This theoretical study guides the reader through some of Shakespeare’s most emotionally turbulent dramatic worlds, offering a close examination of the fascinating emotional rhetoric employed by several key characters. These characters manipulate others – and sometimes even themselves – using a device broadly known in the terminology of rhetoric as ‘emotional appeal’. Although Shakespeare displays immense interest in the human passions and makes frequent use of the tools of classical rhetoric, this study presents the first systematic inquiry into the emotional component of rhetoric in his drama.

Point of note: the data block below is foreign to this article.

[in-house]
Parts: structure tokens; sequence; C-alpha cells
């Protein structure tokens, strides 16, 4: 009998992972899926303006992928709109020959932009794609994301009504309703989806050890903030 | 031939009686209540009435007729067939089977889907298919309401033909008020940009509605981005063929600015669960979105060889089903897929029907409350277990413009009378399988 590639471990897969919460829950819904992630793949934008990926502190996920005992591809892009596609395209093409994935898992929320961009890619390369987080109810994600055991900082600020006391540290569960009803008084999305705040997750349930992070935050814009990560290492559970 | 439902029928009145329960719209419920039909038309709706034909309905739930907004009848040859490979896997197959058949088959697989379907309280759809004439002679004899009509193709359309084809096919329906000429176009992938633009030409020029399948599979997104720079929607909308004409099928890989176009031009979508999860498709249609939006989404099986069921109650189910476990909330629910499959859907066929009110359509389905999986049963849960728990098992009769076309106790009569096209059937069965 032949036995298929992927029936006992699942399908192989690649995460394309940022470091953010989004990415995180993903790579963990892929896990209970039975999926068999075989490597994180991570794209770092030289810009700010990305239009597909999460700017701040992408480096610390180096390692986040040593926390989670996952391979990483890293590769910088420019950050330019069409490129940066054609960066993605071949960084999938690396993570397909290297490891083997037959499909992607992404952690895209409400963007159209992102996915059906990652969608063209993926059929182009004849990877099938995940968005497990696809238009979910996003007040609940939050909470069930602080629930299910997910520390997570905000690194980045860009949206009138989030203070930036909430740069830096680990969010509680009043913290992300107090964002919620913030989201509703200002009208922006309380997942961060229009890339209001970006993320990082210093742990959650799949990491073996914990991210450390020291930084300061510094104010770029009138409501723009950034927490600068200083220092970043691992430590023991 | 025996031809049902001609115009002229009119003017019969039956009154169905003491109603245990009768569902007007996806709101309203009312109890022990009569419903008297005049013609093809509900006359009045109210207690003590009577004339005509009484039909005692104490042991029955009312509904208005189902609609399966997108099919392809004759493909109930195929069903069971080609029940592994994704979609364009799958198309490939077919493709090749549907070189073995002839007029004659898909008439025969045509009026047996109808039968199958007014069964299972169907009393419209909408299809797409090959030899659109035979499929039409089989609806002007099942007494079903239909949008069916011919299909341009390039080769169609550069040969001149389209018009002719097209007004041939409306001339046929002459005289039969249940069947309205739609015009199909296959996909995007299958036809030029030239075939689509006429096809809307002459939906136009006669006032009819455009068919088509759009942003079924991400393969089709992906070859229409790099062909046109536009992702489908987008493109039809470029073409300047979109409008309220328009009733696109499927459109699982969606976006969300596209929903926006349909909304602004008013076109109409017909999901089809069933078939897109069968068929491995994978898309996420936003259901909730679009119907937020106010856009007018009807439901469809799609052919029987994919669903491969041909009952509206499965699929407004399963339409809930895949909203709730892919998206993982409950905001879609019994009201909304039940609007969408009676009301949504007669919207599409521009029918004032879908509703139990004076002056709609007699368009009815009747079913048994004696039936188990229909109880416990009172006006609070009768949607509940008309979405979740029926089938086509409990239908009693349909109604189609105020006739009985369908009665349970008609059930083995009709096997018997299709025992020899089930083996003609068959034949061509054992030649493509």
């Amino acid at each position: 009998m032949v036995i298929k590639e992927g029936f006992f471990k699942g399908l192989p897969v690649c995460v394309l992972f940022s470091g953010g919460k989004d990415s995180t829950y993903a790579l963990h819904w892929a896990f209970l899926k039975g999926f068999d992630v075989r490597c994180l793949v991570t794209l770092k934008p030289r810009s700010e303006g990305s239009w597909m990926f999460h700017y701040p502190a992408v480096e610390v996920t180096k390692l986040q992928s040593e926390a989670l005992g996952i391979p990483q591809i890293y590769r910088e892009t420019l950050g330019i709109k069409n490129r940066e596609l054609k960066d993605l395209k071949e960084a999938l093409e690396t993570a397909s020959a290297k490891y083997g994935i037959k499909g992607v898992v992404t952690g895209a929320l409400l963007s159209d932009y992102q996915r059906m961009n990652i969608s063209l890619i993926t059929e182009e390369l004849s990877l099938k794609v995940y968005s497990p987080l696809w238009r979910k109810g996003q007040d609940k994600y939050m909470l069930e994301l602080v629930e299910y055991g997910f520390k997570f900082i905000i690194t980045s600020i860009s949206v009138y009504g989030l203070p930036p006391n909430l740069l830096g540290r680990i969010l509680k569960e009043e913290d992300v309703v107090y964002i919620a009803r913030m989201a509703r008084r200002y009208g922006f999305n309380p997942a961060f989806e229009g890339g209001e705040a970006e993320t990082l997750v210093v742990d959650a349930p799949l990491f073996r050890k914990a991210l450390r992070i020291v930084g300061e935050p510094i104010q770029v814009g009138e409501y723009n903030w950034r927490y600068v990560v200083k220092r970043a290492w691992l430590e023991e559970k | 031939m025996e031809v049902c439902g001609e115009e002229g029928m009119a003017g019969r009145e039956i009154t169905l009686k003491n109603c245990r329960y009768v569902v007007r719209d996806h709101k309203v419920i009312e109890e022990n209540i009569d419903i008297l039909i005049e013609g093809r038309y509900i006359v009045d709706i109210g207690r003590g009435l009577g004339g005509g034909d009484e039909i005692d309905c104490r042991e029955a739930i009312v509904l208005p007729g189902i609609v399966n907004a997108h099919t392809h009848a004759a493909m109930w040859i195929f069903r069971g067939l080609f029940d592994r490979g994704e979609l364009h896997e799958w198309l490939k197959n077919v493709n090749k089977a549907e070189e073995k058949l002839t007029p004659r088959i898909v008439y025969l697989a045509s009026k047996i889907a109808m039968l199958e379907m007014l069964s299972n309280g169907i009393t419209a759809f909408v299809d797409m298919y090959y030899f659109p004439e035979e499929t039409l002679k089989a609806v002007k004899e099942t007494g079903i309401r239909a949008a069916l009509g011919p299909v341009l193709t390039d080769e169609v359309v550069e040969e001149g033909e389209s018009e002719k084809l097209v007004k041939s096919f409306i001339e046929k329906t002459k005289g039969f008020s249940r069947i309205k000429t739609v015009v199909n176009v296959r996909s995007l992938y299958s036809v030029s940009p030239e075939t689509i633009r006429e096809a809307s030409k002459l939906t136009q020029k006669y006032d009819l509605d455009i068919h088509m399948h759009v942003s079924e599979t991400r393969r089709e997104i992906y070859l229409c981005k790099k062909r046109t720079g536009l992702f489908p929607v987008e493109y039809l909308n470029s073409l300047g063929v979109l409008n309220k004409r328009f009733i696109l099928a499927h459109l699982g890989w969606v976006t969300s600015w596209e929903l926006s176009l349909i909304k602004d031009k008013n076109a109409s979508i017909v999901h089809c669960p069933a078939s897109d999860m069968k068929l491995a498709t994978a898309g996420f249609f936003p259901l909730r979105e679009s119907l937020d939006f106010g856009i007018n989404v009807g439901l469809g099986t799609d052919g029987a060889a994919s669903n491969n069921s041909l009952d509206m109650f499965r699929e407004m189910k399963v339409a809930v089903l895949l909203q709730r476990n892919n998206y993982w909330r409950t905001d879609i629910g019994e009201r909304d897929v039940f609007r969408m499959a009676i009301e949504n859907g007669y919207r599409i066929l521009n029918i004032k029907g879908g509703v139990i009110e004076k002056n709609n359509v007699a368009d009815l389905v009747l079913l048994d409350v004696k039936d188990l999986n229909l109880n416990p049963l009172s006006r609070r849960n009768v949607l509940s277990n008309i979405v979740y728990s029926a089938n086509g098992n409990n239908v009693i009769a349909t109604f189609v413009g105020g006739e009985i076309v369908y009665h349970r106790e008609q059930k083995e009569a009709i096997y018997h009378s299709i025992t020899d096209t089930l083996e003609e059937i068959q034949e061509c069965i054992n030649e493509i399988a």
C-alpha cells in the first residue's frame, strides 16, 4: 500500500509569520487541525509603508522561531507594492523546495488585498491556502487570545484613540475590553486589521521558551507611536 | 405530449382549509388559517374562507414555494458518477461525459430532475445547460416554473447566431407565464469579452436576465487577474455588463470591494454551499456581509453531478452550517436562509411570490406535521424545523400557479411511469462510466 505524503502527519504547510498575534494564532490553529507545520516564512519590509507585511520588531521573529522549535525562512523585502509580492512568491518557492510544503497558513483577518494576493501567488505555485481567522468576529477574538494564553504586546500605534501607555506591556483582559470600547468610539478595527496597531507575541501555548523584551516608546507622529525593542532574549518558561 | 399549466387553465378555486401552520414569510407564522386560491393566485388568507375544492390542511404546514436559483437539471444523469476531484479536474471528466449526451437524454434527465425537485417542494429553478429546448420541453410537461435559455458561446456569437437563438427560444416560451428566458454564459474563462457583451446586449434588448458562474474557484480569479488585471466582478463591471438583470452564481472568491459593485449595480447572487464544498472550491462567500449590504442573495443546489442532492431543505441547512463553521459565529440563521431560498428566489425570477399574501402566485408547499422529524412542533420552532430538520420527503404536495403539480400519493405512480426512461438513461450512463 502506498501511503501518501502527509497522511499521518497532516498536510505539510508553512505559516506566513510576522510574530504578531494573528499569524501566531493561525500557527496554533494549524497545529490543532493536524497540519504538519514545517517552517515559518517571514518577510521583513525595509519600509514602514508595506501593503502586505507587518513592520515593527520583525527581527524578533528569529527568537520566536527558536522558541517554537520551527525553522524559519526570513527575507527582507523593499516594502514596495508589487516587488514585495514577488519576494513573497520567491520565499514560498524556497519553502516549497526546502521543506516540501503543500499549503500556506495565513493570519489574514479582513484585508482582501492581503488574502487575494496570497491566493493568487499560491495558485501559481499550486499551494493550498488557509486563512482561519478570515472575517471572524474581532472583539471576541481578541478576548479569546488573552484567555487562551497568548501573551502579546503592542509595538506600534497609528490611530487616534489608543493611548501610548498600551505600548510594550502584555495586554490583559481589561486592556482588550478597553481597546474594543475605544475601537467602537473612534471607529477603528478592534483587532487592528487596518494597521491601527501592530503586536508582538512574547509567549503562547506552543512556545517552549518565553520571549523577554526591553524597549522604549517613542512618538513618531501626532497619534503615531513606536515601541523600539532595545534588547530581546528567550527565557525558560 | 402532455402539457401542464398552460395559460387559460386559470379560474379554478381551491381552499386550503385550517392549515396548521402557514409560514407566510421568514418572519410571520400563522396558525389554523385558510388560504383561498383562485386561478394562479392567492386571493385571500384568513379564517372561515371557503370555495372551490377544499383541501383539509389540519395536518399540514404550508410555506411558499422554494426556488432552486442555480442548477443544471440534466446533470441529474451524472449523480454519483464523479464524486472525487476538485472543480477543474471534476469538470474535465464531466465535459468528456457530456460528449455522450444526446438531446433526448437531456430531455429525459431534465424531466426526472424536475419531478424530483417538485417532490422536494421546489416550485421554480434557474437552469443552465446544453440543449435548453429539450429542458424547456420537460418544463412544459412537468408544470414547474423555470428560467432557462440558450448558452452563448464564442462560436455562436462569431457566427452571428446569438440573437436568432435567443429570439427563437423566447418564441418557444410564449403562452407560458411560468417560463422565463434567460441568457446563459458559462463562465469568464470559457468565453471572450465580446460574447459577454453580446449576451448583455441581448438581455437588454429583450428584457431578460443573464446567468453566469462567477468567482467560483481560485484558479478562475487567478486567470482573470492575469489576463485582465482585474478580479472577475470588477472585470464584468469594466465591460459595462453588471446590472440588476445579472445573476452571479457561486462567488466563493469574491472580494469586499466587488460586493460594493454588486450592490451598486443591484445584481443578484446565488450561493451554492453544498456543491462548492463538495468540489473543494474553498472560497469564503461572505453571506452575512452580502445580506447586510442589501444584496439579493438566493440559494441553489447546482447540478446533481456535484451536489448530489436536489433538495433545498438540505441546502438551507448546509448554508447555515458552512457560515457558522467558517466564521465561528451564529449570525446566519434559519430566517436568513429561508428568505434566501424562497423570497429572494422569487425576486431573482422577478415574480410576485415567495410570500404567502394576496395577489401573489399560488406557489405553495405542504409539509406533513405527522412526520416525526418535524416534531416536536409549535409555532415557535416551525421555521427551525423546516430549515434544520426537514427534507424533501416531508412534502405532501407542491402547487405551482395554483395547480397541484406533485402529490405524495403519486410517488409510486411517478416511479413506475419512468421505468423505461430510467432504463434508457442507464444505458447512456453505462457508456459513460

The book also offers the reader a broad perspective on Shakespearean drama by highlighting diverse characters who embody the human tendency to worship reason and rationalise reality. In contrast to those ‘emotionally intelligent’ characters who acknowledge the crucial power of emotion in life and their inability to neutralise it, other characters deny this reality. Ironically, it is precisely those who deny emotion and obsessively seek rationality that eventually fall victim to their own intense passion, in some cases in response to emotional appeals from others.